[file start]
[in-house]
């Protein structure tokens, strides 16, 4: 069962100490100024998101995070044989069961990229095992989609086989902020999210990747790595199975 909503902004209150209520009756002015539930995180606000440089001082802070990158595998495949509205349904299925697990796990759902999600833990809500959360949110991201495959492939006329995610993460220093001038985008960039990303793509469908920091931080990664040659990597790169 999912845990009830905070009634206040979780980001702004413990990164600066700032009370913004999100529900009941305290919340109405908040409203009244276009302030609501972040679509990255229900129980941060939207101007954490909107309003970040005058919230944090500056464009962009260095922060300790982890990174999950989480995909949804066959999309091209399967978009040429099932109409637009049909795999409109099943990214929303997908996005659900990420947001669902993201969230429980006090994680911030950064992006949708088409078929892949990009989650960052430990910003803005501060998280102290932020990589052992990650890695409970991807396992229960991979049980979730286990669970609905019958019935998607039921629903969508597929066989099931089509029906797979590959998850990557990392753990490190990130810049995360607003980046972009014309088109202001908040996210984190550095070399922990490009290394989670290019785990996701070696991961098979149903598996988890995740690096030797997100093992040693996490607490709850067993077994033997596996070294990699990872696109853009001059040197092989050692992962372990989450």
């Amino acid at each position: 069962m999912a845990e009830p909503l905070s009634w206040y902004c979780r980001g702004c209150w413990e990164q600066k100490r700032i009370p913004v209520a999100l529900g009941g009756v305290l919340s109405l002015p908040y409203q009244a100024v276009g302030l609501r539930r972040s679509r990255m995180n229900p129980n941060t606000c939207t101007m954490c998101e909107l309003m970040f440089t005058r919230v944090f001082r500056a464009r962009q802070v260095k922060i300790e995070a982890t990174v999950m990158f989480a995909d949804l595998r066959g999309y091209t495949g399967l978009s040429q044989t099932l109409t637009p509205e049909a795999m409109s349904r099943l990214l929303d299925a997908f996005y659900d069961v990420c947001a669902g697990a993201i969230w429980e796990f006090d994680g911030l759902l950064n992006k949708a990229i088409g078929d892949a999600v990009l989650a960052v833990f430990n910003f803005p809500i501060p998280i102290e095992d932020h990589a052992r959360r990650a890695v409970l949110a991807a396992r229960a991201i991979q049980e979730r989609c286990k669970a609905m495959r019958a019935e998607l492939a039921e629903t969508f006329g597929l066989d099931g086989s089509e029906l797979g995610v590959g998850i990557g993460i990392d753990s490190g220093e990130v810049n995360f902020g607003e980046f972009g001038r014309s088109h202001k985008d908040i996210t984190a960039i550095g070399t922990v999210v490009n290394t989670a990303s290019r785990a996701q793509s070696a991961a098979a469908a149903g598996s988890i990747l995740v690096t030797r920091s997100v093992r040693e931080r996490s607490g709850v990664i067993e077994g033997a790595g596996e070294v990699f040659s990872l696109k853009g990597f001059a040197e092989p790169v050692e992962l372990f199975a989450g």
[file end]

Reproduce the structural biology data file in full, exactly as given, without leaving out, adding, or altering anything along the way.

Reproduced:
[in-house]
């Protein structure tokens, strides 16, 4: 069962100490100024998101995070044989069961990229095992989609086989902020999210990747790595199975 909503902004209150209520009756002015539930995180606000440089001082802070990158595998495949509205349904299925697990796990759902999600833990809500959360949110991201495959492939006329995610993460220093001038985008960039990303793509469908920091931080990664040659990597790169 999912845990009830905070009634206040979780980001702004413990990164600066700032009370913004999100529900009941305290919340109405908040409203009244276009302030609501972040679509990255229900129980941060939207101007954490909107309003970040005058919230944090500056464009962009260095922060300790982890990174999950989480995909949804066959999309091209399967978009040429099932109409637009049909795999409109099943990214929303997908996005659900990420947001669902993201969230429980006090994680911030950064992006949708088409078929892949990009989650960052430990910003803005501060998280102290932020990589052992990650890695409970991807396992229960991979049980979730286990669970609905019958019935998607039921629903969508597929066989099931089509029906797979590959998850990557990392753990490190990130810049995360607003980046972009014309088109202001908040996210984190550095070399922990490009290394989670290019785990996701070696991961098979149903598996988890995740690096030797997100093992040693996490607490709850067993077994033997596996070294990699990872696109853009001059040197092989050692992962372990989450």
């Amino acid at each position: 069962m999912a845990e009830p909503l905070s009634w206040y902004c979780r980001g702004c209150w413990e990164q600066k100490r700032i009370p913004v209520a999100l529900g009941g009756v305290l919340s109405l002015p908040y409203q009244a100024v276009g302030l609501r539930r972040s679509r990255m995180n229900p129980n941060t606000c939207t101007m954490c998101e909107l309003m970040f440089t005058r919230v944090f001082r500056a464009r962009q802070v260095k922060i300790e995070a982890t990174v999950m990158f989480a995909d949804l595998r066959g999309y091209t495949g399967l978009s040429q044989t099932l109409t637009p509205e049909a795999m409109s349904r099943l990214l929303d299925a997908f996005y659900d069961v990420c947001a669902g697990a993201i969230w429980e796990f006090d994680g911030l759902l950064n992006k949708a990229i088409g078929d892949a999600v990009l989650a960052v833990f430990n910003f803005p809500i501060p998280i102290e095992d932020h990589a052992r959360r990650a890695v409970l949110a991807a396992r229960a991201i991979q049980e979730r989609c286990k669970a609905m495959r019958a019935e998607l492939a039921e629903t969508f006329g597929l066989d099931g086989s089509e029906l797979g995610v590959g998850i990557g993460i990392d753990s490190g220093e990130v810049n995360f902020g607003e980046f972009g001038r014309s088109h202001k985008d908040i996210t984190a960039i550095g070399t922990v999210v490009n290394t989670a990303s290019r785990a996701q793509s070696a991961a098979a469908a149903g598996s988890i990747l995740v690096t030797r920091s997100v093992r040693e931080r996490s607490g709850v990664i067993e077994g033997a790595g596996e070294v990699f040659s990872l696109k853009g990597f001059a040197e092989p790169v050692e992962l372990f199975a989450g």